Thursday, August 20, 2015

Trying to be Nice has a Price

Red is a patient of ours. He normally calls about 5:30pm, tells us what he wants filled, and then says he's on his way down. Or he just shows up with a new prescription and tells us he'll be back in a few minutes. Most of the time he's been lucky and there's been enough of a break to actually fill his prescriptions before he gets back to the counter with several quarts of ice cream and our store brand Salisbury steak dinners. If we don't have his prescriptions quite ready, he's patient but obviously unhappy. He acts like our pharmacy is only there for his prescriptions, but he's always gracious and friendly.

Red is also the only patient I know who smells like he smokes about twenty packs a day. He's also the only patient I know that has managed to go through a prior authorization process to get Frova approved to take on a daily basis. I don't know exactly what happened with Red, but he was diagnosed with cancer and is now going through heavy chemotherapy treatments. The treatments are extensive and he's had quite a bit of nausea based on the medicine he's been prescribed and shown up to have filled in five to ten minutes.

Red has suffered some extensive skin damage to his neck and chin. It's bright RED. And I assume the damage is on the inside because he's gone through several prescriptions of "Magic Mouthwash," a mixture of Mylanta, Benedryl, and Lidocaine. Two days ago Red showed up again at 5:30 with yet another prescription for Magic Mouthwash. Unfortunately, we didn't have any Mylanta in stock and there was none on the grocery aisle either. It's like all the Mylanta (and generics) just suddenly disappeared off the planet for some unknown reason. I informed Red of the situation and that I'd order some directly from our supplier and we'd make it up for him the next day.

The next day I was dealt with another blow. Mylanta (or a generic) was not in our order. Our new supplier is lightyears behind our old supplier (but that's another story) and it was not in the order despite the fact I had a confirmation for delivery. The clock ticked and I wasn't sure what to do.  No new Mylanta showed up in the grocery, so I sent my tech across the street to our competitor where she purchased some of their store brand generic Mylanta with MY MONEY. I didn't want Red to suffer, so this seemed a reasonable alternative.  I made the compound and Red picked it up, along with his usual odd assortment of grocery items because he just can't handle the self-check out up front. That was yesterday.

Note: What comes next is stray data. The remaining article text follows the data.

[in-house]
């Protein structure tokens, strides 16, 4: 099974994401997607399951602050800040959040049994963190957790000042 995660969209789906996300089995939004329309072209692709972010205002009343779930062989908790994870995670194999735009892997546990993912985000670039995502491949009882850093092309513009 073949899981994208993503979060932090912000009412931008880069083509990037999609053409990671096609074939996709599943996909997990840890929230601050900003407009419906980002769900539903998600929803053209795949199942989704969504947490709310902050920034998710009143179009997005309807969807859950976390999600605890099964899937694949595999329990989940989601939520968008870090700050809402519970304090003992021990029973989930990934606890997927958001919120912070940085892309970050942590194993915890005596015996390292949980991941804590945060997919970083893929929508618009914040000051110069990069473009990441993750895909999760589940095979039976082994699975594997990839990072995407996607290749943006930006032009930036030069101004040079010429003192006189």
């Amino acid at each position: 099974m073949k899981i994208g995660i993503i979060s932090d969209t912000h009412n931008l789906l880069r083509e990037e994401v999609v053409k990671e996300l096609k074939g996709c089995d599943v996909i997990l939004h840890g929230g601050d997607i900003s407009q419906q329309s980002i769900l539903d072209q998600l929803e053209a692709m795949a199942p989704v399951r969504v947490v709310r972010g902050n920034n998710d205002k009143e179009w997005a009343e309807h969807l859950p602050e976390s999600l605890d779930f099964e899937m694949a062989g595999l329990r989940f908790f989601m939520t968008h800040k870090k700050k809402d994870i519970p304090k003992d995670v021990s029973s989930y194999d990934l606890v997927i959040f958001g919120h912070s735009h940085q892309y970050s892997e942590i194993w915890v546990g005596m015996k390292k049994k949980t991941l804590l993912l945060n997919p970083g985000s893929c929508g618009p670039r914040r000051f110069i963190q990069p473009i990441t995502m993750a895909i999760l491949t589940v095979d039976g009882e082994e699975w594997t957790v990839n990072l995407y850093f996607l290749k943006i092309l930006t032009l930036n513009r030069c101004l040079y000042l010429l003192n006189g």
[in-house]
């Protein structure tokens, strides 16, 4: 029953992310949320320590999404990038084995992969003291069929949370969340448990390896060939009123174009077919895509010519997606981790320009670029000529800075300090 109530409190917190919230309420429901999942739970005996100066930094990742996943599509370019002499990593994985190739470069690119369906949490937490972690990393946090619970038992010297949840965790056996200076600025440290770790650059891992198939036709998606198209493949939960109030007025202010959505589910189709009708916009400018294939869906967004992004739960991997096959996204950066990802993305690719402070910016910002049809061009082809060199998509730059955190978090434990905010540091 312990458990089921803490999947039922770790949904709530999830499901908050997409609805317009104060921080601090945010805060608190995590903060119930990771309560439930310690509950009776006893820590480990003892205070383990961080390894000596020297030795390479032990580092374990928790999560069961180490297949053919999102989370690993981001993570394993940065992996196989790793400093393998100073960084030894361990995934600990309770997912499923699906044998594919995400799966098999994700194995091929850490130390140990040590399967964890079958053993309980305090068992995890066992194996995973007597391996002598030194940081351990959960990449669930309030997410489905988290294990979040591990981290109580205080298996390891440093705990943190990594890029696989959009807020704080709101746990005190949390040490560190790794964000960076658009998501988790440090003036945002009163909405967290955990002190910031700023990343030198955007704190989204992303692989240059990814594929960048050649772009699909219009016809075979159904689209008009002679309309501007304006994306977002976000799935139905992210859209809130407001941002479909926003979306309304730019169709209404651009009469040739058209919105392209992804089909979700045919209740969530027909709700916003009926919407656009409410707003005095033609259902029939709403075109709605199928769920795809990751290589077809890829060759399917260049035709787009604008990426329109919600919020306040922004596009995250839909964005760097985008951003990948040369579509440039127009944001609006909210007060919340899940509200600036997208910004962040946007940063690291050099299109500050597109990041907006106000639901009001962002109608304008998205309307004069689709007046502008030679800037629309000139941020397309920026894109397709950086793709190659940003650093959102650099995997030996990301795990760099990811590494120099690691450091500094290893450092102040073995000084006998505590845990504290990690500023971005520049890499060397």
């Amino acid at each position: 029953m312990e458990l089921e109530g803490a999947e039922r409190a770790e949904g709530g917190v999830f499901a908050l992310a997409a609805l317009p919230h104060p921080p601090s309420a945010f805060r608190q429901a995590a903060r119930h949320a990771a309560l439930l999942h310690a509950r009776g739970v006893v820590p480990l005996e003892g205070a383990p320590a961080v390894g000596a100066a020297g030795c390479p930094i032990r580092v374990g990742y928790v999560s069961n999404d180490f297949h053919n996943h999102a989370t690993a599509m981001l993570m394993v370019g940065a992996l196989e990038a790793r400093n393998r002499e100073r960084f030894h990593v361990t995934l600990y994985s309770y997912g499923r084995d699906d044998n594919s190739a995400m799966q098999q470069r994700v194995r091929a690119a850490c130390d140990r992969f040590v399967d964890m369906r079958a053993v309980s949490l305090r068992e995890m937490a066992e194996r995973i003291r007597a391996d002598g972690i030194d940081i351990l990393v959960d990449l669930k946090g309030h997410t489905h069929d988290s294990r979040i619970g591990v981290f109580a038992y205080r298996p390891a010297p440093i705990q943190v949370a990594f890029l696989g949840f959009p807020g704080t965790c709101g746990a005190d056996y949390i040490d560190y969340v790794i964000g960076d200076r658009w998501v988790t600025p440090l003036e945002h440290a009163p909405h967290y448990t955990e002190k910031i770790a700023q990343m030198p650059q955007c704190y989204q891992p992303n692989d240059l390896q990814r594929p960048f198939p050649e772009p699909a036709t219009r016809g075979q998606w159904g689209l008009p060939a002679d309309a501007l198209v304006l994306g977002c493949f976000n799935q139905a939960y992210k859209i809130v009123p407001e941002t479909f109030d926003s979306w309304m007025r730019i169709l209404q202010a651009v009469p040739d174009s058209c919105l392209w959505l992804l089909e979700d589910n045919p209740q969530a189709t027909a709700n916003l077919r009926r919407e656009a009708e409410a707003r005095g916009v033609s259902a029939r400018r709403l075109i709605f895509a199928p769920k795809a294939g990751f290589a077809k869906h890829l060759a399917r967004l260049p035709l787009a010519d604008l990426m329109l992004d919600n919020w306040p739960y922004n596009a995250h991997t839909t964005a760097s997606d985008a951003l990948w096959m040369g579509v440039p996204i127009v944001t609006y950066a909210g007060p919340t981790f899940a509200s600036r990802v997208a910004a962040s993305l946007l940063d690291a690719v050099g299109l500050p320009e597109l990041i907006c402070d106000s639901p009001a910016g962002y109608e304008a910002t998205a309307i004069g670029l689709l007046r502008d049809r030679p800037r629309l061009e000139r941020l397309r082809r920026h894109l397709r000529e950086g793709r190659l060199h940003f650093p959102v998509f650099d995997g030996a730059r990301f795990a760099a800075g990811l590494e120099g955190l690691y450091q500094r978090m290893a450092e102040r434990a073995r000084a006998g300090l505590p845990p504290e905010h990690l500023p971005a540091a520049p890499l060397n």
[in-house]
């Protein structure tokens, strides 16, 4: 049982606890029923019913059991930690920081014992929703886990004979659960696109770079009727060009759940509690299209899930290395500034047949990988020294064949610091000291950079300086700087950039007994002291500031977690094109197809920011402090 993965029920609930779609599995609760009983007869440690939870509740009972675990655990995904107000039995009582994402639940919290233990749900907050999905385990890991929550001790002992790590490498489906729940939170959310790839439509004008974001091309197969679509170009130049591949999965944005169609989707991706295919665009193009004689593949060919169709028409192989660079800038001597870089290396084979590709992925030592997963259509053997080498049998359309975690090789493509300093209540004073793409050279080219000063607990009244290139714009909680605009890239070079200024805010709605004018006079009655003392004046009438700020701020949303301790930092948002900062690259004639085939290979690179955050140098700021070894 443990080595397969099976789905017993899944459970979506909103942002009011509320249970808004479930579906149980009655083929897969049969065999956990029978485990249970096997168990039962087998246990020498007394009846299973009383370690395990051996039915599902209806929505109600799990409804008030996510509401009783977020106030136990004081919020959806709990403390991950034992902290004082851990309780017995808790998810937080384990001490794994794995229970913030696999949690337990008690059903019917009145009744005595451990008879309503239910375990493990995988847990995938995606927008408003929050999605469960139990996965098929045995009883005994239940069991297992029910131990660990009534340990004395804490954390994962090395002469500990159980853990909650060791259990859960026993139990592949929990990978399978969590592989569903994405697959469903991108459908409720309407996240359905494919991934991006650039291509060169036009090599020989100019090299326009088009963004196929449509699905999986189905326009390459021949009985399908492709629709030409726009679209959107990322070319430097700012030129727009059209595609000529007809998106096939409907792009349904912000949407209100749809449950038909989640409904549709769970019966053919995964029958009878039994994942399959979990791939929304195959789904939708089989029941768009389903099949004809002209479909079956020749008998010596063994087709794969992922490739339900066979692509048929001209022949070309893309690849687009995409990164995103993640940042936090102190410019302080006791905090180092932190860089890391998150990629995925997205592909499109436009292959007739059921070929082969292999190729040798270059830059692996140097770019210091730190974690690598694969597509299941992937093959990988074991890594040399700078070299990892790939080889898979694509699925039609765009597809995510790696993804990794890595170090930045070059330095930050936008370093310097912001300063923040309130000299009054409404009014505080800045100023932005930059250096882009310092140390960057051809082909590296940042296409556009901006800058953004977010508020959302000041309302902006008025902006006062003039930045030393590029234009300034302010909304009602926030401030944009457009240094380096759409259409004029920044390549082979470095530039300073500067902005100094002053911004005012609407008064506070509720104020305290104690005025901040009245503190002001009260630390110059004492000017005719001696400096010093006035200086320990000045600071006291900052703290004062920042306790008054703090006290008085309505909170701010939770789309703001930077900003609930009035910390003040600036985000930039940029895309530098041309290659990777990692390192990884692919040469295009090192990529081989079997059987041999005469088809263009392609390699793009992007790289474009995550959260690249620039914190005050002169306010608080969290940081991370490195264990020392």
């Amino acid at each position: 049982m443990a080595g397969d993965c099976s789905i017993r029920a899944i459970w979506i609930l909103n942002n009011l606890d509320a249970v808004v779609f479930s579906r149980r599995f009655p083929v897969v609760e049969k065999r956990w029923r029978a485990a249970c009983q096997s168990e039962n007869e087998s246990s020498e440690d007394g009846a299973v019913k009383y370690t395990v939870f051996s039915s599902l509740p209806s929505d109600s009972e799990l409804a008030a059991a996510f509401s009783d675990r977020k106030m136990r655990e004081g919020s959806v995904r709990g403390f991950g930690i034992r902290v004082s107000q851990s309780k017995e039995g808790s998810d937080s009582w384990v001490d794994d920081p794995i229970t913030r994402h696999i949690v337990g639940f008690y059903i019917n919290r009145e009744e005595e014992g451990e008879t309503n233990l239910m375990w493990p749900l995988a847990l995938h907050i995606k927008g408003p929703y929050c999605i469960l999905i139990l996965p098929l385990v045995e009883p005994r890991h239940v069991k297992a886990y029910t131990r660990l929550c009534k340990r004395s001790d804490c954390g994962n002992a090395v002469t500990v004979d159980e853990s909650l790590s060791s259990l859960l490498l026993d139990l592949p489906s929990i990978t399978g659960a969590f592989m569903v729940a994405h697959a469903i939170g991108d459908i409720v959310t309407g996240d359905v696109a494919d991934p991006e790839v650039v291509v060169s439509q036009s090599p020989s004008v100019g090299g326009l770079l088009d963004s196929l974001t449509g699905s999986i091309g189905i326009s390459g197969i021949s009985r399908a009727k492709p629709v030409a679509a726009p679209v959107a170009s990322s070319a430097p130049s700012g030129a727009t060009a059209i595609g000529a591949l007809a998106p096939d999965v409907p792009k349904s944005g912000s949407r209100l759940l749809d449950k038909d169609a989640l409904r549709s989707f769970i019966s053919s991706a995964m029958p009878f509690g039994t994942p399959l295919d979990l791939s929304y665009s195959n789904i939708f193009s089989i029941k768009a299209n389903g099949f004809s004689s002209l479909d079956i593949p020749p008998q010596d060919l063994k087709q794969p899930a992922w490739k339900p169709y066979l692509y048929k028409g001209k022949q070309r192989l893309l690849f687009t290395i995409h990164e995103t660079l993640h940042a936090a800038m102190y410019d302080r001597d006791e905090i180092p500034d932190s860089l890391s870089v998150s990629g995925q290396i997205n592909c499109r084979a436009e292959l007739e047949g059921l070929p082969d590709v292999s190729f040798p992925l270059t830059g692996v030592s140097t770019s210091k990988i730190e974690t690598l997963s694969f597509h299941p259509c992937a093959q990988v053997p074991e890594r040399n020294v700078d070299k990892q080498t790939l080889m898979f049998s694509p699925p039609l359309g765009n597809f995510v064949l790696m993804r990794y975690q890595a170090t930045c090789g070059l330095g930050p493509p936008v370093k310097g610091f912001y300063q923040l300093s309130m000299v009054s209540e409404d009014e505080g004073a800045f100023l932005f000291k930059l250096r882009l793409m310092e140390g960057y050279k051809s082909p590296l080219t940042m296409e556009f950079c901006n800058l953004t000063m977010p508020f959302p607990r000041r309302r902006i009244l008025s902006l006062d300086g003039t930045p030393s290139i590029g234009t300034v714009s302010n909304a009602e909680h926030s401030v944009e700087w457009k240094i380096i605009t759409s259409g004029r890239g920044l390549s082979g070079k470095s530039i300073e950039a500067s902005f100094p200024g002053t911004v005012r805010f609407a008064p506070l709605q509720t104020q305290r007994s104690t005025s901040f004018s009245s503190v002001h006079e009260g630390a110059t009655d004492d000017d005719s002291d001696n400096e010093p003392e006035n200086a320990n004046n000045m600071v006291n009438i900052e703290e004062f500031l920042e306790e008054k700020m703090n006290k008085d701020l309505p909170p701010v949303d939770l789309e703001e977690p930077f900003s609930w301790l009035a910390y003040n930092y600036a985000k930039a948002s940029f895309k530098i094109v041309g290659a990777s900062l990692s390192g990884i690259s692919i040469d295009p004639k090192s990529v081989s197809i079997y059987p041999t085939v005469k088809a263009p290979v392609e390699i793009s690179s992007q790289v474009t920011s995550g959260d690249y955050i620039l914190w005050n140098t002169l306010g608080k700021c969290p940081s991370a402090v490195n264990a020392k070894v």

And then there was today...  Red's doctor called and began berating me for doing the compound wrong. He said it didn't taste the same nor did it work the same and that he was going to call the manager, the store manager, our chain manager, the President, and God himself to complain about the botched compound. When I tried to explain that the compound was made using another generic Mylanta and that likely changed the taste, the doctor would not hear of it. When I asked if maybe the chemo-induced damage to Red's throat might have made the medicine seem less effective, the doctor would not hear of it. The call ended with the doctor hanging up on me with all the threats still up in the air.

So there you have it, folks. Spend your own money and try to get your patient the medicine he or she needs and your butt reamed in the process. And I assume the President will be calling any day now to complain about how I "botched" this compound.


Texas Pharmacy Chica said...

Yeah. I have had that happen, too. Except it was a child on hospice and that competitor pharmacy had used lemon flavored Mylanta with the Benadryl. Parents were relieved to hear we had cherry flavored generic Mylanta which did not clash with the (always-)cherry flavored diphenhydramine. Heartbreaking, right? Years have passed since then and I still don't let the techs order in lemon flavored Mylanta or its generics for the compounding area.

No mylanta shortage - but some of our MMW recipes use tetracycline and that is still not available. But somehow, they still make Savella which is marginally useful.

Anonymous said...

Patients don't care what nice stuff you do for them. They care about getting what they want.

sconesail said...

Thanks for reminding me just how much pharmacists do for their patients. I have intractable migraines and a fainting disorder for which I have to take several medications. Two recent incidents have shown me just how great a good pharmacist can be.

A few weeks ago, I was just coming back from a trip and the pharmacy was closing. I would have understood completely if the pharmacist had chosen to tell me to come back the next day- but he didn't. He ran back into the pharmacy area and grabbed my script. I thanked him profusely.

About three weeks ago, When I went to pick up a script, the pharmacy was locked. It turned out that the on-duty ppharmacist had a family emergency and the only key to the pharmacy part of the store. The techs took names and called us when it was ready.

So thank you for all that you do for us. It is much appreciated.